Our journey there, which takes about thirty minutes, is from route 106 in Halifax to 105, through forests and farmland, and in the summer and fall, to farmstands for the best apples and pumpkins. It’s like being in another world on 105 – time seems to stand still, it’s refreshing. At the end of 105 and at the intersection of 18, there is a cafe called Somethin’s Brewin’. The place is charming – it’s built of fieldstone and was once the Lakeville town library. It is now a great p[lace for a sandwich and coffee, and there’s a reading room where visitors may sit with a book from their shelves, and buy it if you like it. The books are generally old and reasonable to purchase – there are also books from local authors available. Between the food, atomosphere and the books, you have it all. They also offer children FREE used books when accompanied by a parent. Kids love it.

If you are into baseball, you might find it interesting to know that Boston’s Ted Williams once ran a baseball camp for youths in Lakeville – the camp is still there.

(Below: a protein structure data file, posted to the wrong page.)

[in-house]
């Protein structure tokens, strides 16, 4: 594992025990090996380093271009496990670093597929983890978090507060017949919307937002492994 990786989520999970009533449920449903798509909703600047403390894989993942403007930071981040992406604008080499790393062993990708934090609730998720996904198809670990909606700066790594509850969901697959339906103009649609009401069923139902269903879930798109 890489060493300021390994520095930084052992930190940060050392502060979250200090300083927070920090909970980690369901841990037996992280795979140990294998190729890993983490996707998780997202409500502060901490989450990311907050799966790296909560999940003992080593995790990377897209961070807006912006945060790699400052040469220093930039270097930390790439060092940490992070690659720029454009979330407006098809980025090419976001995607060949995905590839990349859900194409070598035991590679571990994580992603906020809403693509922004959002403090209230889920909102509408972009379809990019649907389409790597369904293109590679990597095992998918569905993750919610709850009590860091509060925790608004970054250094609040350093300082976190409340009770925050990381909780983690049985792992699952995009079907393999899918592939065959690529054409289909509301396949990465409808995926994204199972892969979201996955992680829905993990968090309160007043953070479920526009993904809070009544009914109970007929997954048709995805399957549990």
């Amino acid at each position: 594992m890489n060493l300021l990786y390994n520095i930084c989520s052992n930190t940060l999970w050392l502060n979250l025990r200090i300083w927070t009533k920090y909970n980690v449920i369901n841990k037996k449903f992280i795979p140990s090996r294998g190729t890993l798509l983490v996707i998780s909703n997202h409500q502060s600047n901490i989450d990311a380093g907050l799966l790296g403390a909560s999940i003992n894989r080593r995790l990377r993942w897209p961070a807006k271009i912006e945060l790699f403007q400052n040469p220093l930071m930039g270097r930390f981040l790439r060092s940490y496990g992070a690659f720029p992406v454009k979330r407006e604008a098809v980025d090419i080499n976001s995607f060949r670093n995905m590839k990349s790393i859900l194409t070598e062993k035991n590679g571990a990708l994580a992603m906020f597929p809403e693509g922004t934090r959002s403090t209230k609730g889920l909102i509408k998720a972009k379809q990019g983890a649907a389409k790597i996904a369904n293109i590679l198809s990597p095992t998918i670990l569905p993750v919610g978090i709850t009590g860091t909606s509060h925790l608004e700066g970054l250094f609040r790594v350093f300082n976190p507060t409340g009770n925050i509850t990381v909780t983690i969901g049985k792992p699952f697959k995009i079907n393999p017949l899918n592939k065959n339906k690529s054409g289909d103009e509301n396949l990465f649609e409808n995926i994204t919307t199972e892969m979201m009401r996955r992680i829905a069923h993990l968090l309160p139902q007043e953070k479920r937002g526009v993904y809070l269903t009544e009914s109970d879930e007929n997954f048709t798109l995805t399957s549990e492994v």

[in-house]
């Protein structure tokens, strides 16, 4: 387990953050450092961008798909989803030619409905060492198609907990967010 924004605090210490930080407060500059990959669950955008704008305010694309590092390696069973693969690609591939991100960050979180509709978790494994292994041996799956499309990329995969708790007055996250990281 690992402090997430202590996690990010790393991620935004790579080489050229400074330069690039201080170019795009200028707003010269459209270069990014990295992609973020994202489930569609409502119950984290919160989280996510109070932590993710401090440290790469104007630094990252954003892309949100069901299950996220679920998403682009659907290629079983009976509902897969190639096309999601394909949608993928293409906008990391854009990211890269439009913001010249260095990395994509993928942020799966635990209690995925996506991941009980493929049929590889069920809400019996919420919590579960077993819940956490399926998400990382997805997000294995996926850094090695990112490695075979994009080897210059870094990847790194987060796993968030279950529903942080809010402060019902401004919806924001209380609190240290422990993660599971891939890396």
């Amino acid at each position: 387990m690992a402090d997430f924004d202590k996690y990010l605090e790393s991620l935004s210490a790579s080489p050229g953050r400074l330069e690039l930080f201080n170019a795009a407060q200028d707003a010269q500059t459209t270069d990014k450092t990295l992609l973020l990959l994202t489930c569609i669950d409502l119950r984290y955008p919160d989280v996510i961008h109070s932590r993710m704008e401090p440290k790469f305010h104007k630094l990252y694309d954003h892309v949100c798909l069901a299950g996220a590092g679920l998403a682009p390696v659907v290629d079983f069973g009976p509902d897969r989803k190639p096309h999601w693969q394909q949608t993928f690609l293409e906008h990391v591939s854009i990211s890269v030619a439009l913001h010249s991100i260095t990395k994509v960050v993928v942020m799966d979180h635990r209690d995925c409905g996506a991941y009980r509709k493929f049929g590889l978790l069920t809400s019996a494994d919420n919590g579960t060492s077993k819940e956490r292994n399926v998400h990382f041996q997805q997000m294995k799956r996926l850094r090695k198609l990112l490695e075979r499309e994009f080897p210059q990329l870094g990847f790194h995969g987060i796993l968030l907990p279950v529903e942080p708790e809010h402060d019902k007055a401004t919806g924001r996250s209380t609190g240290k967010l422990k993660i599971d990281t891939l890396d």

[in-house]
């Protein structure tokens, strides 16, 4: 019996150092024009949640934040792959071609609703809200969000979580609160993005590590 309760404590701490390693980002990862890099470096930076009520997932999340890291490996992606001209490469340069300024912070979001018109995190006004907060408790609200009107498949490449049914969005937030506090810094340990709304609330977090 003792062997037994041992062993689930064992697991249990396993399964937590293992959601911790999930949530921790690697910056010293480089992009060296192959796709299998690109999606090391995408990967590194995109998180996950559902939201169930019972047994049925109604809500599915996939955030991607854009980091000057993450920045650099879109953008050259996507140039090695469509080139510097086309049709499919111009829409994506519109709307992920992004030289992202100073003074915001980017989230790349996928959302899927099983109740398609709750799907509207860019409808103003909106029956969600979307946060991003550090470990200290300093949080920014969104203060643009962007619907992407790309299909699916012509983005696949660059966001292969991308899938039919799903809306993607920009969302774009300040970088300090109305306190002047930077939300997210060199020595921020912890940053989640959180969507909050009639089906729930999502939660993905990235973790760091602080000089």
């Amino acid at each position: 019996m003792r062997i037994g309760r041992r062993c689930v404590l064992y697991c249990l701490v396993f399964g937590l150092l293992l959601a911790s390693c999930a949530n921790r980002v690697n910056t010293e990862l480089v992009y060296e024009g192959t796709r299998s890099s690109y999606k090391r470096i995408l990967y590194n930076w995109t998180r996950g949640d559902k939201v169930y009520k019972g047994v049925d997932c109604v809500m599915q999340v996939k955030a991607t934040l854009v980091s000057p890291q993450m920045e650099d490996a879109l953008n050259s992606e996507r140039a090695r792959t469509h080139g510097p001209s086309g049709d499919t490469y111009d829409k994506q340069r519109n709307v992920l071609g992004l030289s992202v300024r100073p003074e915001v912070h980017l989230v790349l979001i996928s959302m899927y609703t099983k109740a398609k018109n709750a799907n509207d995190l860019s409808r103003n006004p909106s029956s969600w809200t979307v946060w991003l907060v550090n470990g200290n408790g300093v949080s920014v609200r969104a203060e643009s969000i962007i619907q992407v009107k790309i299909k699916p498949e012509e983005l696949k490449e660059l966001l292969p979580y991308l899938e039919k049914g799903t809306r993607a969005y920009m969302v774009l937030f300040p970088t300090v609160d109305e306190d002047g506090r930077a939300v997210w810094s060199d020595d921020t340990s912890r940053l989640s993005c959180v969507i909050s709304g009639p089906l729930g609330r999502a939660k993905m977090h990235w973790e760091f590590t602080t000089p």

While my intention is to introduce you to Lakeville, I hope that knowing you’re close to Plymouth, New Bedford and Providence tempts you further. It’s a wonderful area, filled with beauty and history. I tend to favor the north with the mountains and the coast of Maine, but Lakeville is close and makes a great day, or half-day, journey filled with interest. My motto is “Don’t postpone joy” – we’ve been in precarious positions and I know too well that life can be taken suddenly – it’s important to go out and see new things, just as it is important to love home. I think it gives us a new perspective to see something beyond our own walls.

I hope you’ll enjoy Lakeville, and a good cup of tea or coffee at Somethin’s Brewin’.

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I had a few places in mind to write about, but storms have grounded me in my own town, so I thought I’d write a brief piece on Hanson.
Aside from being a non-descript little town, Hanson is located about halfway between Boston and the Cape Cod Canal, just north of historic Plymouth. The location is great for necessary conveniences such as hospitals in Boston and the area, and there are places to see and shop for anyone’s tastes.
The reason I’m grounded is because for the past couple of weeks we’ve had a hurricane, and last night, a wind storm with sixty-mile per hour winds. Both of the storms have taken down trees in our yard. One on my husband’s car, the other on the eight-foot high fence we have for our three pet geese. Every time we think of taking a day trip, instead, we are chain-sawing trees and repairing whatever was damaged.